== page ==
Choukeir: Lebanon at risk of mass layoffs.
BEIRUT: Lebanon's economy needs to grow by 4-5 percent in 2012 to avoid falling into a vicious cycle of mass layoffs and stagnation, the head of the Beirut Chamber of Commerce told The Daily Star in an interview Thursday.
"Our major aim now is to preserve existing jobs [rather than] the economy's ability to create new jobs," Mohammad Choukeir said, arguing that this has become increasingly difficult because of a recent wage increase, as well as the soaring cost of fuel.
He said the private sector conceded to the recent wage increase to preserve social stability, as instability remained a great threat to the region's economies.
But Choukeir, who co-led the private sector in lengthy negotiations over a wage increase in late 2011, said the "skirmish" had left wounds on many businesses.
"It might not be a big issue for the top 10 percent of companies who are doing well, but we have been getting endless complaints from businesses who struggle to afford the raise," he said.
He said the soaring price of fuel has also contributed in increasing operating costs for businesses, which he said have not been able to meet new costs or increase their profits.
Last year economic conditions began to deteriorate, and more trouble lies ahead if no action is taken to stimulate growth, he said.
"The reason behind the deteriorating economic situation is by far political. The tense political situation is taking its toll more than ever on the confidence of local and foreign investors," Choukeir said from his office in Beirut's Sanayeh quarter.
Choukeir cited some examples of the weak economic indicators in 2011 and 2012, noting that the rate of bouncing checks reached alarming levels.
"Bouncing checks soared 30 percent in January 2012 compared to the same month in 2010, and then soared again by 14.5 percent in February," he said, stressing the negative outlook the figures portray.
"But while such statistics would have been met with great urgency in any other country, Lebanese politicians turned a deaf ear," he added.
Whereas Lebanon used to see $4-5 billion of foreign direct investments annually, the county has not been able to attract any significant investments in 2011 and the beginning of 2012, Choukeir added.
Despite agreeing that regional instability contributed significantly to the sluggish economic performance last year, he argued that 2011 had also been a year of lost economic opportunities.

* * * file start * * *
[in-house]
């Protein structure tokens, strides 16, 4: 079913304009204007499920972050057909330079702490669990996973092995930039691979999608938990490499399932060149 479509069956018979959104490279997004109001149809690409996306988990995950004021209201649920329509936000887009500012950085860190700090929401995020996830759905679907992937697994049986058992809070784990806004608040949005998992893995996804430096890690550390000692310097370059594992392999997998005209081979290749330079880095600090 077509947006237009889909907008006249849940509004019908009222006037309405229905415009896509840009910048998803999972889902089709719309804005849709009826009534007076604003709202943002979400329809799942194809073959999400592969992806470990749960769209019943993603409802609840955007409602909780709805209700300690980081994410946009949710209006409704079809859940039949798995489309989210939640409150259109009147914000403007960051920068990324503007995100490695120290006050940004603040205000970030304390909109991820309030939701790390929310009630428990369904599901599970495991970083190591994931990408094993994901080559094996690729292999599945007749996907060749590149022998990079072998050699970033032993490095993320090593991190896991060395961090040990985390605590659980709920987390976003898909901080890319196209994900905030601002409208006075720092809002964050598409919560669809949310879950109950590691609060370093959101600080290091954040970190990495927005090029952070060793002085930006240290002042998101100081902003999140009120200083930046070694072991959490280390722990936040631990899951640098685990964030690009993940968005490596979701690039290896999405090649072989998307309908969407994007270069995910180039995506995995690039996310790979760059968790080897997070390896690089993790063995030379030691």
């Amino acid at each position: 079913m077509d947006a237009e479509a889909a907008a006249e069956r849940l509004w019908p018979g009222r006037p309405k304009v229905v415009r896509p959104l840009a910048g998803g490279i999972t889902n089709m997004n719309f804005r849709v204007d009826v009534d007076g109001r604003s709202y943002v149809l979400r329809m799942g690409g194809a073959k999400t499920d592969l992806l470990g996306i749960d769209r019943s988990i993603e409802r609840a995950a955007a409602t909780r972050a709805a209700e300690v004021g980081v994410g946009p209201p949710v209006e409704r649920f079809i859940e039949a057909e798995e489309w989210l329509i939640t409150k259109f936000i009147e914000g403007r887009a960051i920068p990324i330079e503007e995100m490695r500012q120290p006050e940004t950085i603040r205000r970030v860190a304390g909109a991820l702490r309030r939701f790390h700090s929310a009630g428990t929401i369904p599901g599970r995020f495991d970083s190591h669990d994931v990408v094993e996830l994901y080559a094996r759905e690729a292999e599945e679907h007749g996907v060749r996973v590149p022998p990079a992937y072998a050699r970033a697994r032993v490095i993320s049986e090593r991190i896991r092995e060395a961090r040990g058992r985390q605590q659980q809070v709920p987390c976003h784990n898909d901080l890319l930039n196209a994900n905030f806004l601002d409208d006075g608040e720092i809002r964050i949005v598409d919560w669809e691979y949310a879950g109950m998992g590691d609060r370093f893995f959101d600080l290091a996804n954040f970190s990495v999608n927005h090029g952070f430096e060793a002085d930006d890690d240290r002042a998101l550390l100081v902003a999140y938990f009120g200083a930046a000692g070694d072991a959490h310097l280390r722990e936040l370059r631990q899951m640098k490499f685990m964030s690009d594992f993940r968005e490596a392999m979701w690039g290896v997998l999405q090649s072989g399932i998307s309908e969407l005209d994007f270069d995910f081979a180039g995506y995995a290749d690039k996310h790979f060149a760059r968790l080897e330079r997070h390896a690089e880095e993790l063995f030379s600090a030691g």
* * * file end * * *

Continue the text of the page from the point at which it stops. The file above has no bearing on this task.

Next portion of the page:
"I do not like to say that we should benefit from the anguish of our neighbors, but realistically Lebanon could have gained significantly from the crises as it has managed to avoid falling into chaos seen in other economies."
"But politicians insist on bringing regional instability to the country," he said, condemning officials' failure to oversee the economy.
Choukeir said Lebanese investments in Syria and Egypt are of far greater concern than issues typically stressed, including Lebanon's trade with the two countries.
He said $3-4 billion of investments in Egypt and hundreds of millions of dollars in Syria are at great risk if the turmoil in these countries persists.
"Our exports and investments by Lebanese banks in the two countries are minor compared to the investments many businessmen have in the two big regional economies," he added.
When asked about the steps needed to boost the economy, Choukeir said the only way forward was to involve the private sector more in upgrading the country's outmoded infrastructure.
"Lebanon has so far no law legalizing partnerships between the private and public sectors. The government should involve investors in telecommunications and electricity as well as other vital fields," he said.
Such partnerships, Choukeir added, do not necessary require privatization of publically owned enterprises, a subject which remains an issue of controversy in Lebanon.
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